With the UK General Election upon us, uncertainty over which party (or indeed parties) will take power is making property investors nervous. In what promises to be one of the closest-run election contests of recent times, populist pledges aimed at hitting the wealthy (and particularly foreigners) with new taxes abound.
Amid this uncertainty, property transaction levels have fallen as predicted. In some cases prices have fallen too, but talk of declines across the board are misleading. As ever, statistics are too broad a brush.
In recent weeks we have bought an off-market house for £9.5m, which was a significant discount to what the seller was hoping to achieve. In another instance, we acquired a buy-to-let property for a discount of 14% to other flats and this is in a building that is almost guaranteed to outperform the market over the next five years.
On the other hand, I know of various bidding wars: An apartment in Knightsbridge, which had been significantly reduced, then sold for significantly over the asking price of £3.8m. Then there was a house in Kensington where the asking price was £8.5m, but after competitive bidding, it has been agreed at circa £9m. In this last case, the buyers had originally agreed a price of £8.5m prior to the increase in Stamp Duty Land Tax, but then pulled out in December due to the changes. I could list numerous other examples; although there are reports of the market being dead there is still activity and in certain cases some high prices are being achieved.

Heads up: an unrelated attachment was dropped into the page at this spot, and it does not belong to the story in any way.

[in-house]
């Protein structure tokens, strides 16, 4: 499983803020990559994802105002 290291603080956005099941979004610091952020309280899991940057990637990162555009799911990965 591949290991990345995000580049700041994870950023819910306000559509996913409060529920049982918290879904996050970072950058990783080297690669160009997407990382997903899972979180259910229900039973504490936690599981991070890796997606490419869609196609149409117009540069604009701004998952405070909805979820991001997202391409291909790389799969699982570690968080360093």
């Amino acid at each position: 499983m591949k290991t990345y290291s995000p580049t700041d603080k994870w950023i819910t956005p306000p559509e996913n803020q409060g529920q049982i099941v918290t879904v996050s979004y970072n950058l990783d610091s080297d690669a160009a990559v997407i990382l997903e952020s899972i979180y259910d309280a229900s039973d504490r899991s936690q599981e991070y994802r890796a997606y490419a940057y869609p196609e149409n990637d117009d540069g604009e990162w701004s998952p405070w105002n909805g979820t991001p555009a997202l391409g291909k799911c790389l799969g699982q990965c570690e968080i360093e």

However, transaction levels are likely to fall even further over the coming weeks as the election looms large. According to Lonres, in London the overall year-on-year decline in February was 22%.
Meanwhile, the estate agency W.A.Ellis has said: “If one drills into the statistics further, the most dramatic reduction is the sale of houses within Belgravia, Chelsea, Knightsbridge and Kensington, which have dropped by 50%, from 40 sales in 2014 to 19 in the same period this year.”
Transaction volumes are one thing, but new figures from Savills show just how strongly the UK property market has performed recently. UK housing is now worth £5.75 trillion, having risen by £543 billion in one year and £966 billion in five years. (London housing stock, meanwhile, is worth a total of £1.485 trillion – a figure that has risen by £247 billion in one year and £563 billion over five). The UK housing market is said to now be worth 2.5 times the value of all the companies listed on the London Stock Exchange.
Politicians know these figures just as well as estate agents do, which means that for all their rhetoric about perceived inequality, they really cannot afford to endanger the property market with draconian policies. Not only would it cause financial disaster for the banks and the economy, most importantly of all it would ruin their chances of getting re-elected.
Turkeys do not vote for Christmas, nor do children voluntarily hand over sweets, and politicians – especially prime ministers and presidents – do not want to alienate voters and be one-term wonders. There is a world of difference between pledges and policy, so while investors are right to be cautious, predictions of a price collapse are likely to be very much overblown.